Hiking Paradise at Rehlegg Mountain Resort, Berchtesgaden, Germany
The sun is out this morning, a thin layer of snow covers what’s outside my window and I’m daydreaming about spring. Not for no reason, mind: I heard birds chirping joyfully earlier this morning. When I hear the first birds after the long winter months, I automatically start thinking about spring: warm rays of sunlight on my skin, trees in bloom, fresh dew on luscious, green grass… and first thoughts of hiking trips arise. Hiking is my spring thing, and this spring, I’m planning to stay at the Best Western Plus Rehlegg Mountain Resort in Berchtesgaden in Germany.
The Lichtmannegger family has owned since 1917 what was first a farm and is now a sizable eco-hotel; cousins Johannes and Franz Lichtmannegger manage the hotel since 1999. I asked Franz Lichtmannegger about how the family’s love for their land and farm was the motivation behind creating a sustainable hotel:
“My grandfather bought the farm in 1917 and it has been my family’s home ever since. The beauty and uniqueness of this place was always the priority when his children began to develop the small inn into a hotel. This was in the 70s. Since 1999 Johannes and I are running the hotel and we have worked hard to bring it into the present time. We had huge debts to deal with and we needed to fix some of the mistakes that were made in the 70s and 80s. We were able to achieve this with a lot of hard work and a good dose of luck, which enables us now to focus on what really matters to us: creating an establishment that doesn’t just take from its surroundings but gives back to it, too.”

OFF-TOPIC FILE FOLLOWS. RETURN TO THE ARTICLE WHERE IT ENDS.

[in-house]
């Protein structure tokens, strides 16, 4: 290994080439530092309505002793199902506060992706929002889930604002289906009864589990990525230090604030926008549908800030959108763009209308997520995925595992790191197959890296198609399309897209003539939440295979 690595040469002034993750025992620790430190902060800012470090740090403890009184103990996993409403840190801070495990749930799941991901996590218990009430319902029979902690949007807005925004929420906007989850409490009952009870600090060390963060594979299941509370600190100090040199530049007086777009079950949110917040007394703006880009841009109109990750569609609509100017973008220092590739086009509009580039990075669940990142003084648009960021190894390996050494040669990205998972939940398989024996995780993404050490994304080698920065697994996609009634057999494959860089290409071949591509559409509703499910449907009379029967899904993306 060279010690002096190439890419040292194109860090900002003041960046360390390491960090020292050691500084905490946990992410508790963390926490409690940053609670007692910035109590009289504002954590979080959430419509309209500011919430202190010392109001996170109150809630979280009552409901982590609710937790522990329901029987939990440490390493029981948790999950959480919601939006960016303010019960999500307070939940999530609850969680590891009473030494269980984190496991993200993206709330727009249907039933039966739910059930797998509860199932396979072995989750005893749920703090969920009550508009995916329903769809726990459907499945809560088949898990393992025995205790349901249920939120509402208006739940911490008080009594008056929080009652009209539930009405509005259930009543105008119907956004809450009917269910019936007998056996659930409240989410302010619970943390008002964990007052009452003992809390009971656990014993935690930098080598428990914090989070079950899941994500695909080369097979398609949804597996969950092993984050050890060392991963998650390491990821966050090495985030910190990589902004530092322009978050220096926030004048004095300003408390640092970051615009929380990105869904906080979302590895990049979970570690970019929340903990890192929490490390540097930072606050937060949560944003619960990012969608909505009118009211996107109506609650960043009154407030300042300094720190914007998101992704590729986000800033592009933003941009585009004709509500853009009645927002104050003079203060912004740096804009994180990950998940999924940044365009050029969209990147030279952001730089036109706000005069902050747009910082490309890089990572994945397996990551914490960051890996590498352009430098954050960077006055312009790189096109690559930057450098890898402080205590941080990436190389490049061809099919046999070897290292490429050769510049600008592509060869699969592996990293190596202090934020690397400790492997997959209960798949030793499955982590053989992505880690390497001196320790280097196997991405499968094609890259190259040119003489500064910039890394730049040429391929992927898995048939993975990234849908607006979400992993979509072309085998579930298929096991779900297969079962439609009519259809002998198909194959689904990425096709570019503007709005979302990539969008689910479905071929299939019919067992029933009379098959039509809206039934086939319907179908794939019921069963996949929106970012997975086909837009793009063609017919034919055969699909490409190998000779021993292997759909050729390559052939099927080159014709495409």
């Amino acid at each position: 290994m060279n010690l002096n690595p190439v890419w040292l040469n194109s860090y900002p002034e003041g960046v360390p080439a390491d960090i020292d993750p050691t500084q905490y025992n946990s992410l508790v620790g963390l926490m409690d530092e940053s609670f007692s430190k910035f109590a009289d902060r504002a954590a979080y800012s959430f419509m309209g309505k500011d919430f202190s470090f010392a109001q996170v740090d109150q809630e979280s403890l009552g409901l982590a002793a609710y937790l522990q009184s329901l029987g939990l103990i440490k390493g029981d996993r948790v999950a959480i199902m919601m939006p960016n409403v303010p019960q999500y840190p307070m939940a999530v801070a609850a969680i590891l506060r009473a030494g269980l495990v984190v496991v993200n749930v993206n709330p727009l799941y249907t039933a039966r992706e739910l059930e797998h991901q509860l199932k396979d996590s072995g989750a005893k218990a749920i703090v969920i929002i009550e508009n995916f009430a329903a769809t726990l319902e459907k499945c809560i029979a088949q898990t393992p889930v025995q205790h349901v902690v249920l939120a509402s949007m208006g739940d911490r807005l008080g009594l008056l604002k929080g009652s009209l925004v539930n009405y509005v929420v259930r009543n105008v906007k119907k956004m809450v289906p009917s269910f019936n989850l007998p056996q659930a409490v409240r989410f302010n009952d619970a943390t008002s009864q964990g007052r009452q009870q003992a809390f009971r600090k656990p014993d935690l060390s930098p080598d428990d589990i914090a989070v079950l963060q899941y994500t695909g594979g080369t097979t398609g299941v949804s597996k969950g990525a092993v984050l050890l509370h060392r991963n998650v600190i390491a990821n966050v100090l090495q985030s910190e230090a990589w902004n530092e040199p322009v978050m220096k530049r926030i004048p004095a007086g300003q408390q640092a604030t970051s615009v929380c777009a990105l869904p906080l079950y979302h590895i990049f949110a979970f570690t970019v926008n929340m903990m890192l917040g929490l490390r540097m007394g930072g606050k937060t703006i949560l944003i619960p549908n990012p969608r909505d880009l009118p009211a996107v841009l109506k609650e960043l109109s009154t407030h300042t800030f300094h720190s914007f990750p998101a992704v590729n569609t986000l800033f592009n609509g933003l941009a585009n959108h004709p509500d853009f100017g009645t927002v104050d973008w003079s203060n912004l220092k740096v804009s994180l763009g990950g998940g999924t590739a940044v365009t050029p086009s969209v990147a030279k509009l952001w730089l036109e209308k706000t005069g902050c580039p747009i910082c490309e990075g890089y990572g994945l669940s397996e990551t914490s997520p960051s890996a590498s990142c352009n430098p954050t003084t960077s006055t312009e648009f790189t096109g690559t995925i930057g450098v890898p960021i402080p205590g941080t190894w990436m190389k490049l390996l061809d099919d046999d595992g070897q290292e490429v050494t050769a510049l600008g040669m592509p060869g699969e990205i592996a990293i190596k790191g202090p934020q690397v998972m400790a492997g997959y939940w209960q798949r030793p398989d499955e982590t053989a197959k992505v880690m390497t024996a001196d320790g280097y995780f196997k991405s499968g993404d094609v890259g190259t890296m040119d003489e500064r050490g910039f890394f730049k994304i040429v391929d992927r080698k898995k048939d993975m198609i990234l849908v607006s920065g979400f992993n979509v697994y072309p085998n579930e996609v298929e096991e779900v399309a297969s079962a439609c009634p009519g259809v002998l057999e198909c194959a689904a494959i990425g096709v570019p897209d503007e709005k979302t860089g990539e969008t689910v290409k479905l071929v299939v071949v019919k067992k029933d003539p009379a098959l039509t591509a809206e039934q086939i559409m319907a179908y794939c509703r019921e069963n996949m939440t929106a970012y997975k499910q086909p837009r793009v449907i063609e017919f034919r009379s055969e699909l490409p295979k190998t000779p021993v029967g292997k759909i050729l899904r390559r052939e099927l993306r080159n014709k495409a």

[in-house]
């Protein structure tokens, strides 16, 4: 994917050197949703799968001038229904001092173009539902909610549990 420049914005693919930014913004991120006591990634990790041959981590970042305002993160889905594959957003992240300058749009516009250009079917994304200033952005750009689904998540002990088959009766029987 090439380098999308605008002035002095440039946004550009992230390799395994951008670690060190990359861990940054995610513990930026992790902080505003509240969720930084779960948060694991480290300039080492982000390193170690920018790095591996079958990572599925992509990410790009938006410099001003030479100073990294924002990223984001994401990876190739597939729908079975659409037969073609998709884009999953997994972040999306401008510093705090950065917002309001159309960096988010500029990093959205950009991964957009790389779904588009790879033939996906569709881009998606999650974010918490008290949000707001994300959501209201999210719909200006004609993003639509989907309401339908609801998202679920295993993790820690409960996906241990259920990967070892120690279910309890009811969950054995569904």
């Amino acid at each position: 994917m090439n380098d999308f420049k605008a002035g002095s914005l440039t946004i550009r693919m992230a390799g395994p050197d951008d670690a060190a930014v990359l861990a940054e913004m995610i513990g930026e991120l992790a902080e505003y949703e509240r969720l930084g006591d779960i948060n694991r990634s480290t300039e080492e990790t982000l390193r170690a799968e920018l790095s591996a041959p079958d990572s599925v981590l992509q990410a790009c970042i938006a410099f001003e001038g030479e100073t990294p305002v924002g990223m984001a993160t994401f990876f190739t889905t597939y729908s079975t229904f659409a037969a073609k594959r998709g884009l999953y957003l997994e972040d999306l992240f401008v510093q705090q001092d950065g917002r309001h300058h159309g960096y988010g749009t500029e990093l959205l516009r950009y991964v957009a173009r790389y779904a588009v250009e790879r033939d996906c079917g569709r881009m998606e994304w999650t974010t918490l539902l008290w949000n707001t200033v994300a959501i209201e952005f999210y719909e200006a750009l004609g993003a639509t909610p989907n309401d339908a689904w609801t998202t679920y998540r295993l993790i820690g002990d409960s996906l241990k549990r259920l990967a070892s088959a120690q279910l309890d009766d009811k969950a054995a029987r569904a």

The Best Western Plus Rehlegg Mountain Resort took specific and systematic action and introduced several sustainable initiatives: “The solar panels on the roof and the photovoltaic plant enable us to produce sustainable energy. The 30kW combined-heat-and-power station and the solar panels allow us to temporarily turn off the generators to heat the warm water in summer, if we are at full occupancy. The water flow restrictors we installed in all the showers and taps have reduced our water usage by almost 30%. The hotel, including all of the rooms, is lit by LED light bulbs which reduces our electricity consumption by 85%.”
The region around Berchtesgaden, a 30-minute drive from Salzburg, is a hiking paradise. There is even a hiking festival in July. I use the tours that have been put together specifically for the festival’s five year anniversary as inspiration for my own hikes, although I stop at the “24 hour Watzmann extreme” hike…
If you have big hiking plans, a hearty breakfast and a nourishing dinner are a must. The Gallery-Restaurant spoils guests with Bavarian specialties from morning until night. This is another area where Franz Lichtmannegger and his team have made some sustainable changes:
“We only use what we call “un-tormented” meat from our region. This is costing us 70,000 Euro more per year, but we are not willing to serve our guests meat, fish or poultry that we wouldn’t eat ourselves. As a rule we buy locally wherever possible, whether it’s produce, services or other necessities for the hotel such as furniture etc.”
I love floating weightlessly in the pool after a long hike. The Rehlegg has a stunning panoramic pool with unrestricted views of the majestic Watzmann. What I’m really looking forward to is the spa. There are several saunas and steam rooms. The Rehlegg even has its own “herbal fairy”: Doris Hasenknopf is a certified herb specialist. She tells guests all about herbs found on hikes around the hotel, and then they are collected and freshly used in handmade spa products and treatments at the AlmwiesnSpa. Franz Lichtmannegger tells me that the meadow behind the hotel hasn’t been fertilized in over 50 years. Even the national park envies its biodiversity.
I asked Mr. Lichtmannegger what makes the Rehlegg so special: “You know, there are so many things… Is it the more than 30 hiking trails accessible from the hotel without having to get into a car? Or is it simply the stunning landscape and nature that surrounds us? Maybe it’s because we’re the only alpine national park in Germany or the local biosphere reserve? It’s hard to pinpoint one thing. What we hear from our guests all the time is that they love the laidback atmosphere at the Rehlegg. Time slows down here. For me personally, it’s simple: it’s my home, where four generations of my family have lived and worked.”
I’m going to enjoy the anticipation of spring and my trip to the Rehlegg. Book your own sustainable spring hiking break right here.